fact, and the title itself, suggest that the reader would do well to
approach the layered, processual images as language.
I say the simplicity is deceptive because the combination of cuts and folds enable a number of configurations. The interlocking loops structure shifts between accordion, pop-up and flag book to great effect, sustaining the reader’s attention for far longer than its slim proportions might suggest. The accordion fold is doubled, allowing the reader to cut the width of each panel to half that of the cover. Folded this way, the horizontal slits can be popped out as a simple box pop up. Already the reader begins to see the combinatorial possibilities of the book, the relationships that can be drawn between the images by way of peaks and valleys. The reader can then pinch these pop ups together to form a flag book, which again reconfigures relationships among the imagery.
Whereas other accordion books and flag books can simply be closed when the reader is done, Everything Has a Language folds together in such a way that it requires the reader to press it back to its original state before the book can be closed and slipped back into its belly band. This creates a ritualistic, almost indulgent, experience in which the reader sets the book up before engaging with the content and then winds down afterwards. Anyone who has lived by themselves but nevertheless made their bed in the morning will understand the quiet pleasure of this book’s structure. The feeling of ritual is enhanced by the book’s sculptural quality. Everything Has a Language creates a physical space for the reader to contemplate the relationship between the title and the imagery, and between various pairs and groups of images as the folded grid is manipulated.
The book’s materials also help push the book beyond a typical reading experience. By waxing the paper, Powers-Torrey defamiliarizes the substrate’s appearance, weight, texture, smell and sound. The wax accentuates the creases of every fold, making visible the material impact of reading on the book. The tactile affect is even more pronounced. The book feels almost organic, somehow more alive than paper. This boosts the juicy, over-inked quality of the imagery, which doesn’t quite look dry enough to handle.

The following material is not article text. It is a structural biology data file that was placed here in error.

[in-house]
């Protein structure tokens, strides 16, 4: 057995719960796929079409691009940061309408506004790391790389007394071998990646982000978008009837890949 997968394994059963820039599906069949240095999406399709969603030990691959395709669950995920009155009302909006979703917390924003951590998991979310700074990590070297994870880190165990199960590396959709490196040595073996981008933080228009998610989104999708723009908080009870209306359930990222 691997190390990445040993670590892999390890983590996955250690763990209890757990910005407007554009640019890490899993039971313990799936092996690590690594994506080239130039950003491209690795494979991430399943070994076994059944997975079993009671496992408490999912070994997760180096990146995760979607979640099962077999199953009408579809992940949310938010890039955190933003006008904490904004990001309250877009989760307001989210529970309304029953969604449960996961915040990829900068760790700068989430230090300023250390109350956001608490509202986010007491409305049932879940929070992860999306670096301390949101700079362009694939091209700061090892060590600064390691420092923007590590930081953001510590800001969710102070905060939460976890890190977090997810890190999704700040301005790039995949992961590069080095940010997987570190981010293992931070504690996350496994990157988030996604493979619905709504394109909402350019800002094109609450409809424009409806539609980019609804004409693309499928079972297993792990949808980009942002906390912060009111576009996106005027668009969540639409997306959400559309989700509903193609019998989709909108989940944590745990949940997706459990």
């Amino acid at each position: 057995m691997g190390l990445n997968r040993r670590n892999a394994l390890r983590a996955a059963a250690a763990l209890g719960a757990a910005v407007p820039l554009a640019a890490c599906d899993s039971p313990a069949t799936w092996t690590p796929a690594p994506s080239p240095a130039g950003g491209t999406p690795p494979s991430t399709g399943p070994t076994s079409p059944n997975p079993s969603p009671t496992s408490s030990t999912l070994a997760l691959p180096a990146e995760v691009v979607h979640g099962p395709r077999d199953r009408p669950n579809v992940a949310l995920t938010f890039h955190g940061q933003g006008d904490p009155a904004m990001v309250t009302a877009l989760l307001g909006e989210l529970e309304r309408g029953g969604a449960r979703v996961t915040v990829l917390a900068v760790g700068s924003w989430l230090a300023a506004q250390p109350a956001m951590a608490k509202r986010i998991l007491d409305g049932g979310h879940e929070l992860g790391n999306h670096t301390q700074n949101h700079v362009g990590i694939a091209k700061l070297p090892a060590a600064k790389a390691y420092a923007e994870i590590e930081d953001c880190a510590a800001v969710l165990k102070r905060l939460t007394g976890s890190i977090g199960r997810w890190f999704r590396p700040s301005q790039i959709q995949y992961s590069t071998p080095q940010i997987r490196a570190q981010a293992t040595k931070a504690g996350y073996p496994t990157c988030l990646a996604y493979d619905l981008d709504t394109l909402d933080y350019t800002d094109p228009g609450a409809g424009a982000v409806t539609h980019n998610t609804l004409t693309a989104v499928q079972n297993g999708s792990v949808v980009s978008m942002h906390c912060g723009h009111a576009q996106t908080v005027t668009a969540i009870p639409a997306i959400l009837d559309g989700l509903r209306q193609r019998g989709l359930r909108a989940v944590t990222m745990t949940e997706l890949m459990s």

The images can, of course, be handled, but they are difficult to grasp. They complicate the reader’s sense of time and space; they are tightly resolved even as they reveal the step by step process by which they were created. Each image, framed on its own flag, is built from circles and squares. The reference to sacred geometry is offset by the squishy, imperfect line quality, which nudges them into the realm of something scientific, whether cosmic or microscopic. They are rendered in the primary colors and black, adding to the primordial, archetypal sensibility. Print-savvy readers may see the palette as CMYK and come away with the same feeling that there is some foundational process at work.